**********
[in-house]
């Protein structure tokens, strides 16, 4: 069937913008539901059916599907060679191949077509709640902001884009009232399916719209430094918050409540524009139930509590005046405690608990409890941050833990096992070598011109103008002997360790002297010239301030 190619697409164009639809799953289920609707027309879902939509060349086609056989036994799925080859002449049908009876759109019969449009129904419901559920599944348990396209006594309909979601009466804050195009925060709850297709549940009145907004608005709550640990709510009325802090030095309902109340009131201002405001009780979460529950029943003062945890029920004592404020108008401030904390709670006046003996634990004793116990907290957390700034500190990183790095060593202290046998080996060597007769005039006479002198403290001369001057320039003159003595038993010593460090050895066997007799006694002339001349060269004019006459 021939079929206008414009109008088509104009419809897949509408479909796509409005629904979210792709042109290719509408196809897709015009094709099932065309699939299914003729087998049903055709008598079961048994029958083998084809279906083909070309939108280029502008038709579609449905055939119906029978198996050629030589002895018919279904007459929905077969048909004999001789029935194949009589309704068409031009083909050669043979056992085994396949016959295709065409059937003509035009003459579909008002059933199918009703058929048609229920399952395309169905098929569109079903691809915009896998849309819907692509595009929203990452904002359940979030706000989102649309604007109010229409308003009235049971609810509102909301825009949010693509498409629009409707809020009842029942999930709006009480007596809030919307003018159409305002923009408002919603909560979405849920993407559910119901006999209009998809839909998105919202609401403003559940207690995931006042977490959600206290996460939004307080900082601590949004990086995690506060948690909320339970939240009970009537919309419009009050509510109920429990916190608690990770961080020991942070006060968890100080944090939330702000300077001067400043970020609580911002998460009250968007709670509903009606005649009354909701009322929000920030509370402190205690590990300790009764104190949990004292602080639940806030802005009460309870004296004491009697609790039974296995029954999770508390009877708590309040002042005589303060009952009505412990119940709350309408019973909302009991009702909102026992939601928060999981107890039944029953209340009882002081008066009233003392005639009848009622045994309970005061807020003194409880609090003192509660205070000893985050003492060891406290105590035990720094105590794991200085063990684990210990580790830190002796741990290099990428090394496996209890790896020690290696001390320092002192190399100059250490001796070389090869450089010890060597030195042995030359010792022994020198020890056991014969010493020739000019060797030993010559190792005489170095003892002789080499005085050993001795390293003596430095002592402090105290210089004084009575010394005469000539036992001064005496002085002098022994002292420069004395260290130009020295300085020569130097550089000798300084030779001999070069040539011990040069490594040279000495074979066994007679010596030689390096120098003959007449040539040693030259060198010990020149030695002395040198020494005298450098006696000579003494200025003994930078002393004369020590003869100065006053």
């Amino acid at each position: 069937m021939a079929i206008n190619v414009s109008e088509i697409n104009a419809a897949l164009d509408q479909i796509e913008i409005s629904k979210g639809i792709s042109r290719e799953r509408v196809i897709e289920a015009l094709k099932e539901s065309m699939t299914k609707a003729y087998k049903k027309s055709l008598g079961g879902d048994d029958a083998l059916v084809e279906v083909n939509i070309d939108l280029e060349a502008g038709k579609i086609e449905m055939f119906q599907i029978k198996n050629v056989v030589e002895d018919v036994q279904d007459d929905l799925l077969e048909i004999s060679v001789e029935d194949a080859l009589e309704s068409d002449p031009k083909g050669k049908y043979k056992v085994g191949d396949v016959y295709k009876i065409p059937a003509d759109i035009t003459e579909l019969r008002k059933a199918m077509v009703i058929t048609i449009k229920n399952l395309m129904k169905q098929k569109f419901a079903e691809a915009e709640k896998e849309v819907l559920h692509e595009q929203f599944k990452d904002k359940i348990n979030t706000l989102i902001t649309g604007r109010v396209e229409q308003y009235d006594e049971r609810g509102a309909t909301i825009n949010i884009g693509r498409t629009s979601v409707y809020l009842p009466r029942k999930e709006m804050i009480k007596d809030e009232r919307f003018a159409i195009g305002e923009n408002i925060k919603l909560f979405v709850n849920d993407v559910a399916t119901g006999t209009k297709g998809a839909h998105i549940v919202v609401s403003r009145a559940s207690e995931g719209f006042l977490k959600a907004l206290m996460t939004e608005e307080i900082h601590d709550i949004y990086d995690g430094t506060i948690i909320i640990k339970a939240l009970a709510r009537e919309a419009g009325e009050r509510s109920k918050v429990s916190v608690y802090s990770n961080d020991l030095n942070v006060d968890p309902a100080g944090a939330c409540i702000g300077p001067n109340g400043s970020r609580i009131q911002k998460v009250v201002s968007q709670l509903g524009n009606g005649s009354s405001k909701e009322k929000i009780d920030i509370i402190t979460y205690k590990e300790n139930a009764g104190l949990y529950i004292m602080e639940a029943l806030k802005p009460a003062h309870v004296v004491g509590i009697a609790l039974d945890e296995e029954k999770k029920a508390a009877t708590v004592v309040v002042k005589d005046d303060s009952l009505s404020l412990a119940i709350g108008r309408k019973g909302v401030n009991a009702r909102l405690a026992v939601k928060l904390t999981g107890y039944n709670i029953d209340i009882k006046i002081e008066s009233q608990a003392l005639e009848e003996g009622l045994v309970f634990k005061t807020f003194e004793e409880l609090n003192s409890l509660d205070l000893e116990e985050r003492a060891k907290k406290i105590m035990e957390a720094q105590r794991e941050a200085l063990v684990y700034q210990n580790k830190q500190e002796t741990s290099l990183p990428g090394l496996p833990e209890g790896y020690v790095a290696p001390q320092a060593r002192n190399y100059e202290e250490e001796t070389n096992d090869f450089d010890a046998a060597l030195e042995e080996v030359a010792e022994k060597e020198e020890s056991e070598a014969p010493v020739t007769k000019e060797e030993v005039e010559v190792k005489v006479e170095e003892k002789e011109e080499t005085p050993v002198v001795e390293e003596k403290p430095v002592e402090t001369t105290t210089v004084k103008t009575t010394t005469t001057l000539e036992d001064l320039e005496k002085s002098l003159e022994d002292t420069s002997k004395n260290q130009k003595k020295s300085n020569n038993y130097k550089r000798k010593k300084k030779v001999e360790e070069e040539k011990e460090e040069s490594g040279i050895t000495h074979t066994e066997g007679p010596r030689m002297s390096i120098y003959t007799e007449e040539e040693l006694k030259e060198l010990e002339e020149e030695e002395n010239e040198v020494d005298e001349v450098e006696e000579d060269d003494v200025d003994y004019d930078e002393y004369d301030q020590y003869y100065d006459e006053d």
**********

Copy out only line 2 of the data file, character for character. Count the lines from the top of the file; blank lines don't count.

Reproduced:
């Protein structure tokens, strides 16, 4: 069937913008539901059916599907060679191949077509709640902001884009009232399916719209430094918050409540524009139930509590005046405690608990409890941050833990096992070598011109103008002997360790002297010239301030 190619697409164009639809799953289920609707027309879902939509060349086609056989036994799925080859002449049908009876759109019969449009129904419901559920599944348990396209006594309909979601009466804050195009925060709850297709549940009145907004608005709550640990709510009325802090030095309902109340009131201002405001009780979460529950029943003062945890029920004592404020108008401030904390709670006046003996634990004793116990907290957390700034500190990183790095060593202290046998080996060597007769005039006479002198403290001369001057320039003159003595038993010593460090050895066997007799006694002339001349060269004019006459 021939079929206008414009109008088509104009419809897949509408479909796509409005629904979210792709042109290719509408196809897709015009094709099932065309699939299914003729087998049903055709008598079961048994029958083998084809279906083909070309939108280029502008038709579609449905055939119906029978198996050629030589002895018919279904007459929905077969048909004999001789029935194949009589309704068409031009083909050669043979056992085994396949016959295709065409059937003509035009003459579909008002059933199918009703058929048609229920399952395309169905098929569109079903691809915009896998849309819907692509595009929203990452904002359940979030706000989102649309604007109010229409308003009235049971609810509102909301825009949010693509498409629009409707809020009842029942999930709006009480007596809030919307003018159409305002923009408002919603909560979405849920993407559910119901006999209009998809839909998105919202609401403003559940207690995931006042977490959600206290996460939004307080900082601590949004990086995690506060948690909320339970939240009970009537919309419009009050509510109920429990916190608690990770961080020991942070006060968890100080944090939330702000300077001067400043970020609580911002998460009250968007709670509903009606005649009354909701009322929000920030509370402190205690590990300790009764104190949990004292602080639940806030802005009460309870004296004491009697609790039974296995029954999770508390009877708590309040002042005589303060009952009505412990119940709350309408019973909302009991009702909102026992939601928060999981107890039944029953209340009882002081008066009233003392005639009848009622045994309970005061807020003194409880609090003192509660205070000893985050003492060891406290105590035990720094105590794991200085063990684990210990580790830190002796741990290099990428090394496996209890790896020690290696001390320092002192190399100059250490001796070389090869450089010890060597030195042995030359010792022994020198020890056991014969010493020739000019060797030993010559190792005489170095003892002789080499005085050993001795390293003596430095002592402090105290210089004084009575010394005469000539036992001064005496002085002098022994002292420069004395260290130009020295300085020569130097550089000798300084030779001999070069040539011990040069490594040279000495074979066994007679010596030689390096120098003959007449040539040693030259060198010990020149030695002395040198020494005298450098006696000579003494200025003994930078002393004369020590003869100065006053």